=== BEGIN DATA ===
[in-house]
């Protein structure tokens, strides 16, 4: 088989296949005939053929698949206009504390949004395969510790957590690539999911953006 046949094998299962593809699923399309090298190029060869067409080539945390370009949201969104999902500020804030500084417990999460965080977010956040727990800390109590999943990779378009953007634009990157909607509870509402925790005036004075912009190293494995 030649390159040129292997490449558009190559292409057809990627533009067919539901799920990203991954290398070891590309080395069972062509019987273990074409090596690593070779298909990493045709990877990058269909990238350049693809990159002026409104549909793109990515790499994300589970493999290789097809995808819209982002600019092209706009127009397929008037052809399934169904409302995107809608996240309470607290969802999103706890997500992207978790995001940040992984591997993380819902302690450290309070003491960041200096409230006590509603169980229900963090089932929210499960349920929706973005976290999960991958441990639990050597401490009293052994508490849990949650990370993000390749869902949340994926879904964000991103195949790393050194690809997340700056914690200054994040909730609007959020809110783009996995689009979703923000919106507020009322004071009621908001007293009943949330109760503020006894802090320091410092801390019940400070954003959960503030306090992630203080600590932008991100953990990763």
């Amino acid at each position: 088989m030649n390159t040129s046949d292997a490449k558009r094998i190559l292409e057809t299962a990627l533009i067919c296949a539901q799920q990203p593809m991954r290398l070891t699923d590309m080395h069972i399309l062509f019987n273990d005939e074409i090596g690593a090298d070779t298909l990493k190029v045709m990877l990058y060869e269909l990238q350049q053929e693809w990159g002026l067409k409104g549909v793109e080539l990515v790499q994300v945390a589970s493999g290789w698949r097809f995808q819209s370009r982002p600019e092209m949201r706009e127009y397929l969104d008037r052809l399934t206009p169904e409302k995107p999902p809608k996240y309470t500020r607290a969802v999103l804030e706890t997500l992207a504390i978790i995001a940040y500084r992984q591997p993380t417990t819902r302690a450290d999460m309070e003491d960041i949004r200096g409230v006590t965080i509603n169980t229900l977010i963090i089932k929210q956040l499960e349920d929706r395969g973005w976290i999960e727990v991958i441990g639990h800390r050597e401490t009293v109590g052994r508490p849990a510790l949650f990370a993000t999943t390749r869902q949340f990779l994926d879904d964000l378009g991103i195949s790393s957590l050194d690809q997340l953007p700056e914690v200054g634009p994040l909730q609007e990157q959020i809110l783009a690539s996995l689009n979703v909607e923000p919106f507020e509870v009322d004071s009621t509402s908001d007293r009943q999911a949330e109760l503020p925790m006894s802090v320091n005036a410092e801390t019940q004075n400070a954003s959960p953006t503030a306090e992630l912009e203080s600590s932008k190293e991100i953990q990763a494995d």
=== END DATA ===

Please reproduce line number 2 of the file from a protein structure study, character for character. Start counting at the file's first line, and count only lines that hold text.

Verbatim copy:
């Protein structure tokens, strides 16, 4: 088989296949005939053929698949206009504390949004395969510790957590690539999911953006 046949094998299962593809699923399309090298190029060869067409080539945390370009949201969104999902500020804030500084417990999460965080977010956040727990800390109590999943990779378009953007634009990157909607509870509402925790005036004075912009190293494995 030649390159040129292997490449558009190559292409057809990627533009067919539901799920990203991954290398070891590309080395069972062509019987273990074409090596690593070779298909990493045709990877990058269909990238350049693809990159002026409104549909793109990515790499994300589970493999290789097809995808819209982002600019092209706009127009397929008037052809399934169904409302995107809608996240309470607290969802999103706890997500992207978790995001940040992984591997993380819902302690450290309070003491960041200096409230006590509603169980229900963090089932929210499960349920929706973005976290999960991958441990639990050597401490009293052994508490849990949650990370993000390749869902949340994926879904964000991103195949790393050194690809997340700056914690200054994040909730609007959020809110783009996995689009979703923000919106507020009322004071009621908001007293009943949330109760503020006894802090320091410092801390019940400070954003959960503030306090992630203080600590932008991100953990990763």